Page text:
As mentioned earlier, we’ll receive every keydown event because we are not filtering out the ones that we are not interested in, such as the character keys. However, one could argue that we are already filtering out events by looking them up in the directions map. For every keyCode that is not defined in that map it will return undefined. Nevertheless, that’s not really filtering out values on the stream which is why we can use the filter() operator to only pipe through desired values.

let direction$ = keydown$
  .map((event: KeyboardEvent) => DIRECTIONS[event.keyCode])
  .filter(direction => !!direction)

Ok, that was easy. The code above is perfectly fine and works as expected. However, there’s still some room for improvement. Can you think of something?

Well, one thing is that we want to prevent the snake from going into the opposite direction, e.g. from right to left or up and down. It doesn’t really make sense to allow such behavior because the number one rule is to avoid hitting your own trail, remember?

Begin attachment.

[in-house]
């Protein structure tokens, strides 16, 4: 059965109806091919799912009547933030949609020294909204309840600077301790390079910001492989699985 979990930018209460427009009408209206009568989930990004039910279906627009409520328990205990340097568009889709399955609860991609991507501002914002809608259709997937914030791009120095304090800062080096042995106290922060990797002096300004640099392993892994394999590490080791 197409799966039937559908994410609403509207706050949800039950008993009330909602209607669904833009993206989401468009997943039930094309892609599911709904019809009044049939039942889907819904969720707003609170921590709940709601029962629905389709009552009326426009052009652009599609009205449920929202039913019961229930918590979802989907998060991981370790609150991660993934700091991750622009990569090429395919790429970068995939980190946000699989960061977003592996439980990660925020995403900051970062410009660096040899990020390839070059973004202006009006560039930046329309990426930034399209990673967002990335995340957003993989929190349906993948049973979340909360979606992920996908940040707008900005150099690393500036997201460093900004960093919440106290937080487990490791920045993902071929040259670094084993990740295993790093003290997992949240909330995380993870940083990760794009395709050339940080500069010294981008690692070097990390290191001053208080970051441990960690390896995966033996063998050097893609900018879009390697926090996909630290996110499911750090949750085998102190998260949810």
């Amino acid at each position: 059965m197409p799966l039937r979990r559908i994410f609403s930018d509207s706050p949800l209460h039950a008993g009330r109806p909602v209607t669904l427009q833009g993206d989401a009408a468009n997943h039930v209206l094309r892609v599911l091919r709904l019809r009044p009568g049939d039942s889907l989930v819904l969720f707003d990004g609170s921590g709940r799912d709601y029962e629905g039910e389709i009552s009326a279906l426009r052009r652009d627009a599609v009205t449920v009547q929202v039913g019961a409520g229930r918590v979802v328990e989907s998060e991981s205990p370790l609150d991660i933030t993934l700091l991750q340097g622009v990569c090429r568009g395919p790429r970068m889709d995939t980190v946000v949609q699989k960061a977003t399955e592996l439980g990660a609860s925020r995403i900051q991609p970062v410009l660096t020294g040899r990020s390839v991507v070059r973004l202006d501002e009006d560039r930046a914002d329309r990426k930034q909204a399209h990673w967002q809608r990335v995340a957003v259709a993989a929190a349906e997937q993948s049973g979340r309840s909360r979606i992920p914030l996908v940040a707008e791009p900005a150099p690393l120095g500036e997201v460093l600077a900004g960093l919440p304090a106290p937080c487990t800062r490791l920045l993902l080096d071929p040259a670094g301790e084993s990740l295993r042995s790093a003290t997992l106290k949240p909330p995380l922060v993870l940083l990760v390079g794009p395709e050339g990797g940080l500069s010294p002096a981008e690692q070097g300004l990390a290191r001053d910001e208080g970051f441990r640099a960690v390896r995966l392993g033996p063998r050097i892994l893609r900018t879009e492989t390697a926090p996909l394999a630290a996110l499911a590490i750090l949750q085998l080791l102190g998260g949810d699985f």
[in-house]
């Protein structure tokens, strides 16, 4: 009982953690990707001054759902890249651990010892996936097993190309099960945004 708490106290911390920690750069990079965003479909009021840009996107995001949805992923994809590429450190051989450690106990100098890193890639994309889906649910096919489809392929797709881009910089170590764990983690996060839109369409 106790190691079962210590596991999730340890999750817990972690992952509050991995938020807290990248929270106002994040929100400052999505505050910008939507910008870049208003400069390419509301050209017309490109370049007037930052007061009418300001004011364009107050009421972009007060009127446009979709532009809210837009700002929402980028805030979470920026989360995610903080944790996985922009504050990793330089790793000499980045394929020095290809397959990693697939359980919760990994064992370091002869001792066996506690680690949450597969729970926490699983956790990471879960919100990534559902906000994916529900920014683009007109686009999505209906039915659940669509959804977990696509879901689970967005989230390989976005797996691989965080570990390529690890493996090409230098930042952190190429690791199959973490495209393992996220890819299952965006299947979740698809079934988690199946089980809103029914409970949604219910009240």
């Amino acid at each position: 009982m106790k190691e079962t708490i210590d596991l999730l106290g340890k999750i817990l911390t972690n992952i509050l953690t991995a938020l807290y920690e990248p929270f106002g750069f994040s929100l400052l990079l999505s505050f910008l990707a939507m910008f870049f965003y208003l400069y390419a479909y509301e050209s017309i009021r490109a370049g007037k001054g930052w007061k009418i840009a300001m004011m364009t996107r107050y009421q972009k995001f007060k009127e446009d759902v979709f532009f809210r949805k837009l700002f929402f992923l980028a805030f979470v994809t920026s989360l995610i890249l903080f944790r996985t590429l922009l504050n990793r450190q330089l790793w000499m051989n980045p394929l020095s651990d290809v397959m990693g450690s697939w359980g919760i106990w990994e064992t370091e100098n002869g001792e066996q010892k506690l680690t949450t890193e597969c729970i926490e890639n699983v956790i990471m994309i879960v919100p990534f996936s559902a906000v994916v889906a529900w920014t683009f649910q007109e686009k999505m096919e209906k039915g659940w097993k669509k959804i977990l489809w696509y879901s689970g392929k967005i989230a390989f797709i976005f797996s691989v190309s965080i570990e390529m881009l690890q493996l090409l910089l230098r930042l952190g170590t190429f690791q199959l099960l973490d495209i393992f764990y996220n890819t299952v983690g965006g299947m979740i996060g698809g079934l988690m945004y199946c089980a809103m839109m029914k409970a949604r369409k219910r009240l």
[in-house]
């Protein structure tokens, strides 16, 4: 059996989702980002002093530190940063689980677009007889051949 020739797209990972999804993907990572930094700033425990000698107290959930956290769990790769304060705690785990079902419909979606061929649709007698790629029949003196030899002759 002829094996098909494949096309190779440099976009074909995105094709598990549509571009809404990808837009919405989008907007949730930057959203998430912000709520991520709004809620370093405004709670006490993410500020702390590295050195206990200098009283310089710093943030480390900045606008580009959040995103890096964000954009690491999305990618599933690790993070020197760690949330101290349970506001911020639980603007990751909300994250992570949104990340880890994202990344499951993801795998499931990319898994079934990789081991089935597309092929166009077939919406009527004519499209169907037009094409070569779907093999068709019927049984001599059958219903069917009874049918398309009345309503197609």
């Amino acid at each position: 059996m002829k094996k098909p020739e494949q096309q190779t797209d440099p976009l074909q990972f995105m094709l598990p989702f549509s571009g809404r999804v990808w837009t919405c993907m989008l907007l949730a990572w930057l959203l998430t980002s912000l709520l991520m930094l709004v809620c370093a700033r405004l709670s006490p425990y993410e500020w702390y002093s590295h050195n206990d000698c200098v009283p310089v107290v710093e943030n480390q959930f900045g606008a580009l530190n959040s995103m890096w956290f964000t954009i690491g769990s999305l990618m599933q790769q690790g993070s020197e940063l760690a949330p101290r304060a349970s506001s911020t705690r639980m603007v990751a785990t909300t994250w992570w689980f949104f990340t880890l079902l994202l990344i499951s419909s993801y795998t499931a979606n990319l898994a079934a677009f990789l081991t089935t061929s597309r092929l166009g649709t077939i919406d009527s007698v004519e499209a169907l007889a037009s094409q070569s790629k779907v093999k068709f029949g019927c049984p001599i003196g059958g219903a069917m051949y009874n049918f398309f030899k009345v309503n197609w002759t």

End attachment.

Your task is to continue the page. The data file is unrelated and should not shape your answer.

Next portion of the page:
The solution is fairly easy. We cache the previous direction and when a new event is emitted we check if the new direction is not equal to the opposite of the last one. Here’s a function that calculates the next direction:

export function nextDirection(previous, next) {
  let isOpposite = (previous: Point2D, next: Point2D) => {
    return next.x === previous.x * -1 || next.y === previous.y * -1;

  if (isOpposite(previous, next)) {
    return previous;

  return next;

This is the first time we are tempted to store state outside of the Observable pipeline because we somehow need to keep track of the previous direction right? An easy solution is to simply keep the previous direction in an external state variable. But wait! We wanted to avoid this, right?